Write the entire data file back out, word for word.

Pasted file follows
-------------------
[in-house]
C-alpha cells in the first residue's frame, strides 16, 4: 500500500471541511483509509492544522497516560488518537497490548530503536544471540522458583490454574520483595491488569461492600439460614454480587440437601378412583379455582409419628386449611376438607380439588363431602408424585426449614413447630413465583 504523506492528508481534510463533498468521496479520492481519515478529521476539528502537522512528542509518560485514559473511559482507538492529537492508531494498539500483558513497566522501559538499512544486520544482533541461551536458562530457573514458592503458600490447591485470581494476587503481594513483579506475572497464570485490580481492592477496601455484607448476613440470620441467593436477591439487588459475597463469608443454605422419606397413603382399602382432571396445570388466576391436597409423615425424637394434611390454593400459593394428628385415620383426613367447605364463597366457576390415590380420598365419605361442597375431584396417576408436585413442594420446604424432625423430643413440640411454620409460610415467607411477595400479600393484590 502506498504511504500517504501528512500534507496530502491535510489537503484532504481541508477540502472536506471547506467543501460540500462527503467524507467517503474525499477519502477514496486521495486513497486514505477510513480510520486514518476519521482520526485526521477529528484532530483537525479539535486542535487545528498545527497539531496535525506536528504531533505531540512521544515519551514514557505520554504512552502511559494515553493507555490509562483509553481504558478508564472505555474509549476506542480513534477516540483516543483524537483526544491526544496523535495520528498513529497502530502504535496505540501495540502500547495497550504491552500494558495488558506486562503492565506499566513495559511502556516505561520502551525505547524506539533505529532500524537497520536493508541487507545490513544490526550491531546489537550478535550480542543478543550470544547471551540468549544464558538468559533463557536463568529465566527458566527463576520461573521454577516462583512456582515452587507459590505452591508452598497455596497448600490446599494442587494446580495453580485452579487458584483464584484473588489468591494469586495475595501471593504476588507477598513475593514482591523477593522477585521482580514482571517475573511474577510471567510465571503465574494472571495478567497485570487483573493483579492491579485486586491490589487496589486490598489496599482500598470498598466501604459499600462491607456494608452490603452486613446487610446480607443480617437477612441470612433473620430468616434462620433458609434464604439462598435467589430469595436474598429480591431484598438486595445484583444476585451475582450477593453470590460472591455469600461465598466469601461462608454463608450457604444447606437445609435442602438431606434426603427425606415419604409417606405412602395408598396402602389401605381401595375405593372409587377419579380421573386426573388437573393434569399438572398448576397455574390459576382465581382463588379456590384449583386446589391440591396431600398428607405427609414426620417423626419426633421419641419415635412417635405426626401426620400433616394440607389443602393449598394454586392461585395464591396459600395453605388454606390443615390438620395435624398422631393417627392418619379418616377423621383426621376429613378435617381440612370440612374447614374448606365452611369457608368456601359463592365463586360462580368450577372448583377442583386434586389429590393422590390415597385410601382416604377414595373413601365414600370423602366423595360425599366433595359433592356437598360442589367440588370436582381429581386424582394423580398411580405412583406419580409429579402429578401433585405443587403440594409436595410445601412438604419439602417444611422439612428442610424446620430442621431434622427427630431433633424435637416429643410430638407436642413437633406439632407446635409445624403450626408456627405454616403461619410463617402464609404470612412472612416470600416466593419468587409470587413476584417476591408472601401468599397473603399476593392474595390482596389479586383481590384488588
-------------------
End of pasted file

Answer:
[in-house]
C-alpha cells in the first residue's frame, strides 16, 4: 500500500471541511483509509492544522497516560488518537497490548530503536544471540522458583490454574520483595491488569461492600439460614454480587440437601378412583379455582409419628386449611376438607380439588363431602408424585426449614413447630413465583 504523506492528508481534510463533498468521496479520492481519515478529521476539528502537522512528542509518560485514559473511559482507538492529537492508531494498539500483558513497566522501559538499512544486520544482533541461551536458562530457573514458592503458600490447591485470581494476587503481594513483579506475572497464570485490580481492592477496601455484607448476613440470620441467593436477591439487588459475597463469608443454605422419606397413603382399602382432571396445570388466576391436597409423615425424637394434611390454593400459593394428628385415620383426613367447605364463597366457576390415590380420598365419605361442597375431584396417576408436585413442594420446604424432625423430643413440640411454620409460610415467607411477595400479600393484590 502506498504511504500517504501528512500534507496530502491535510489537503484532504481541508477540502472536506471547506467543501460540500462527503467524507467517503474525499477519502477514496486521495486513497486514505477510513480510520486514518476519521482520526485526521477529528484532530483537525479539535486542535487545528498545527497539531496535525506536528504531533505531540512521544515519551514514557505520554504512552502511559494515553493507555490509562483509553481504558478508564472505555474509549476506542480513534477516540483516543483524537483526544491526544496523535495520528498513529497502530502504535496505540501495540502500547495497550504491552500494558495488558506486562503492565506499566513495559511502556516505561520502551525505547524506539533505529532500524537497520536493508541487507545490513544490526550491531546489537550478535550480542543478543550470544547471551540468549544464558538468559533463557536463568529465566527458566527463576520461573521454577516462583512456582515452587507459590505452591508452598497455596497448600490446599494442587494446580495453580485452579487458584483464584484473588489468591494469586495475595501471593504476588507477598513475593514482591523477593522477585521482580514482571517475573511474577510471567510465571503465574494472571495478567497485570487483573493483579492491579485486586491490589487496589486490598489496599482500598470498598466501604459499600462491607456494608452490603452486613446487610446480607443480617437477612441470612433473620430468616434462620433458609434464604439462598435467589430469595436474598429480591431484598438486595445484583444476585451475582450477593453470590460472591455469600461465598466469601461462608454463608450457604444447606437445609435442602438431606434426603427425606415419604409417606405412602395408598396402602389401605381401595375405593372409587377419579380421573386426573388437573393434569399438572398448576397455574390459576382465581382463588379456590384449583386446589391440591396431600398428607405427609414426620417423626419426633421419641419415635412417635405426626401426620400433616394440607389443602393449598394454586392461585395464591396459600395453605388454606390443615390438620395435624398422631393417627392418619379418616377423621383426621376429613378435617381440612370440612374447614374448606365452611369457608368456601359463592365463586360462580368450577372448583377442583386434586389429590393422590390415597385410601382416604377414595373413601365414600370423602366423595360425599366433595359433592356437598360442589367440588370436582381429581386424582394423580398411580405412583406419580409429579402429578401433585405443587403440594409436595410445601412438604419439602417444611422439612428442610424446620430442621431434622427427630431433633424435637416429643410430638407436642413437633406439632407446635409445624403450626408456627405454616403461619410463617402464609404470612412472612416470600416466593419468587409470587413476584417476591408472601401468599397473603399476593392474595390482596389479586383481590384488588